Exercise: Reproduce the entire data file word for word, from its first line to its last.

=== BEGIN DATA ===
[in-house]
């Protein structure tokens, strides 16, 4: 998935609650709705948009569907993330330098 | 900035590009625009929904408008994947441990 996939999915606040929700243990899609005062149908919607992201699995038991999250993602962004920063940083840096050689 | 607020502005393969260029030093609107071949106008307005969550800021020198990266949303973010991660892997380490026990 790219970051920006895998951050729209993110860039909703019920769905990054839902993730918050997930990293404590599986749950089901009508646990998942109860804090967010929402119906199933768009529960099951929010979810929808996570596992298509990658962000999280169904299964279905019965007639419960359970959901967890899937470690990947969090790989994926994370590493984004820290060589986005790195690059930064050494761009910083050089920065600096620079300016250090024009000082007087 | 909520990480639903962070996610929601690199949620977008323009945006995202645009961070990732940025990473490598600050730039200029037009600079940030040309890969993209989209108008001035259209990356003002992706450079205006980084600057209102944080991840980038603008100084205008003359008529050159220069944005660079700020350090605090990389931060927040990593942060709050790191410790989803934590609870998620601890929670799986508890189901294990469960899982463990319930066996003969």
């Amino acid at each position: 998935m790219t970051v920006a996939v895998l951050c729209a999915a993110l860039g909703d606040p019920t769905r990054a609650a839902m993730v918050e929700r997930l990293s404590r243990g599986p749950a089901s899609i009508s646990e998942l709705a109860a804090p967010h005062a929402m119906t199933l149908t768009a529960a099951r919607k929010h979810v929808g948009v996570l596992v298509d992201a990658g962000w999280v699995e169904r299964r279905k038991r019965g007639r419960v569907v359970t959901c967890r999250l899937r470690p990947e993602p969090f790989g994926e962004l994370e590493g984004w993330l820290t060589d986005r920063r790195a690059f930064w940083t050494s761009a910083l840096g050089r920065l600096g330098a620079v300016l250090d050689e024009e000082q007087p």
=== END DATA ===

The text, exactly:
[in-house]
């Protein structure tokens, strides 16, 4: 998935609650709705948009569907993330330098 | 900035590009625009929904408008994947441990 996939999915606040929700243990899609005062149908919607992201699995038991999250993602962004920063940083840096050689 | 607020502005393969260029030093609107071949106008307005969550800021020198990266949303973010991660892997380490026990 790219970051920006895998951050729209993110860039909703019920769905990054839902993730918050997930990293404590599986749950089901009508646990998942109860804090967010929402119906199933768009529960099951929010979810929808996570596992298509990658962000999280169904299964279905019965007639419960359970959901967890899937470690990947969090790989994926994370590493984004820290060589986005790195690059930064050494761009910083050089920065600096620079300016250090024009000082007087 | 909520990480639903962070996610929601690199949620977008323009945006995202645009961070990732940025990473490598600050730039200029037009600079940030040309890969993209989209108008001035259209990356003002992706450079205006980084600057209102944080991840980038603008100084205008003359008529050159220069944005660079700020350090605090990389931060927040990593942060709050790191410790989803934590609870998620601890929670799986508890189901294990469960899982463990319930066996003969």
């Amino acid at each position: 998935m790219t970051v920006a996939v895998l951050c729209a999915a993110l860039g909703d606040p019920t769905r990054a609650a839902m993730v918050e929700r997930l990293s404590r243990g599986p749950a089901s899609i009508s646990e998942l709705a109860a804090p967010h005062a929402m119906t199933l149908t768009a529960a099951r919607k929010h979810v929808g948009v996570l596992v298509d992201a990658g962000w999280v699995e169904r299964r279905k038991r019965g007639r419960v569907v359970t959901c967890r999250l899937r470690p990947e993602p969090f790989g994926e962004l994370e590493g984004w993330l820290t060589d986005r920063r790195a690059f930064w940083t050494s761009a910083l840096g050089r920065l600096g330098a620079v300016l250090d050689e024009e000082q007087p």